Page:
Last month, the Oklahoma Supreme Court ruled 7-2 that a Ten Commandments monument on the grounds of the State Capitol was unconstitutional:
Governor Mary Fallin said at the time that the monument isn’t going anywhere. At least not until she exhausted every appeal from the other branches of government:
“Oklahoma is a state where we respect the rule of law, and we will not ignore the state courts or their decisions,” Fallin said. “However, we are also a state with three co-equal branches of government.
“At this time, Attorney General Scott Pruitt, with my support, has filed a petition requesting rehearing of the Ten Commandments case. Additionally, our Legislature has signaled its support for pursuing changes to our state Constitution that will make it clear the Ten Commandments monument is legally permissible. If legislative efforts are successful, the people of Oklahoma will get to vote on this issue.
“During this process, which will involve both legal appeals and potential legislative and constitutional changes, the Ten Commandments monument will remain on the Capitol grounds.”
One of their options is no longer on the table. Today, the State Supreme Court basically told Pruitt: We weren’t kidding with our earlier decision. The monument is still unconstitutional.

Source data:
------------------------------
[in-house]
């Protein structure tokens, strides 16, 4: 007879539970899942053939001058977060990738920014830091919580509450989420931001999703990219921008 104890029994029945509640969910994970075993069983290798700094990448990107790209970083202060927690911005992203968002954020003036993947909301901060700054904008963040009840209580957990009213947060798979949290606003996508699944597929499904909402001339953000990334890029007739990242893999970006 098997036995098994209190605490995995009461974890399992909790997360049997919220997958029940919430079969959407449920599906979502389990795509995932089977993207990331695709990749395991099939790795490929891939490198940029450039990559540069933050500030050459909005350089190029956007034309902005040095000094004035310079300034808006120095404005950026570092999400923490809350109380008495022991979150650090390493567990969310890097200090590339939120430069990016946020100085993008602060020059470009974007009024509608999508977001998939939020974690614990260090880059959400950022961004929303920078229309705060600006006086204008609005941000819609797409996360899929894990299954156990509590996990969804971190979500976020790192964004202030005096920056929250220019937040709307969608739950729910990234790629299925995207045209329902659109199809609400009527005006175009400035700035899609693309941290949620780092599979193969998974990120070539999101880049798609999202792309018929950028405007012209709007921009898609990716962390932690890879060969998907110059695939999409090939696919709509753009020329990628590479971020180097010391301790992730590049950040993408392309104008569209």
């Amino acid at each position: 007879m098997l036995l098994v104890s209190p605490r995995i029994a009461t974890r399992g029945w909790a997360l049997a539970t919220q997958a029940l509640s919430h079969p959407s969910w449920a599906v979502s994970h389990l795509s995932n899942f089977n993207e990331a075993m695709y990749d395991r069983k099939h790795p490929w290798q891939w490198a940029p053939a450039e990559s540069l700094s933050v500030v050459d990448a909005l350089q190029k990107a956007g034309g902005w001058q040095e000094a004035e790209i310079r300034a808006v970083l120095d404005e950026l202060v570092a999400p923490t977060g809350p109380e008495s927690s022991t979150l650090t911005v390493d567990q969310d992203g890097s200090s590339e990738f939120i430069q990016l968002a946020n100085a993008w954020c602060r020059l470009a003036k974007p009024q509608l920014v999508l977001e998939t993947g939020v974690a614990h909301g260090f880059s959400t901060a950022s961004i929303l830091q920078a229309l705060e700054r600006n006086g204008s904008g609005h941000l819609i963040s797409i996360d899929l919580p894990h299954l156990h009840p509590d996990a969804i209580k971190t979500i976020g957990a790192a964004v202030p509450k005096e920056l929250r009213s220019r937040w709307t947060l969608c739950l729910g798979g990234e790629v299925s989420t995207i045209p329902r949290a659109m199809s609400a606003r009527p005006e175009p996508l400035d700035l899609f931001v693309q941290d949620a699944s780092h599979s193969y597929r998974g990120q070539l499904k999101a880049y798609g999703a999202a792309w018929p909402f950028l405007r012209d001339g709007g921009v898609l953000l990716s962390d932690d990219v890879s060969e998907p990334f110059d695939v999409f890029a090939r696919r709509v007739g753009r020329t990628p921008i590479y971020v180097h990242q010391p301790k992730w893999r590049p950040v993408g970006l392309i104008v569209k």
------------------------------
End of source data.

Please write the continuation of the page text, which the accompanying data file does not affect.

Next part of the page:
The state’s highest court on Monday denied a rehearing that had been requested by Oklahoma Attorney General Scott Pruitt.
Chief Justice John Reif wrote in the court’s concurring opinion that justices carefully considered the Pruitt’s arguments on behalf of the Oklahoma Capitol Preservation Commission and found nothing to merit a rehearing in the case.
Constitution: 2. God: 0.
Give it a minute, though. I’m sure you’ll hear the usual right-wing complaints about unelected judges who act like they’re above the law…
No word yet on whether the monument will finally come down now.
(Thanks to Brian for the link. Portions of this article were published earlier)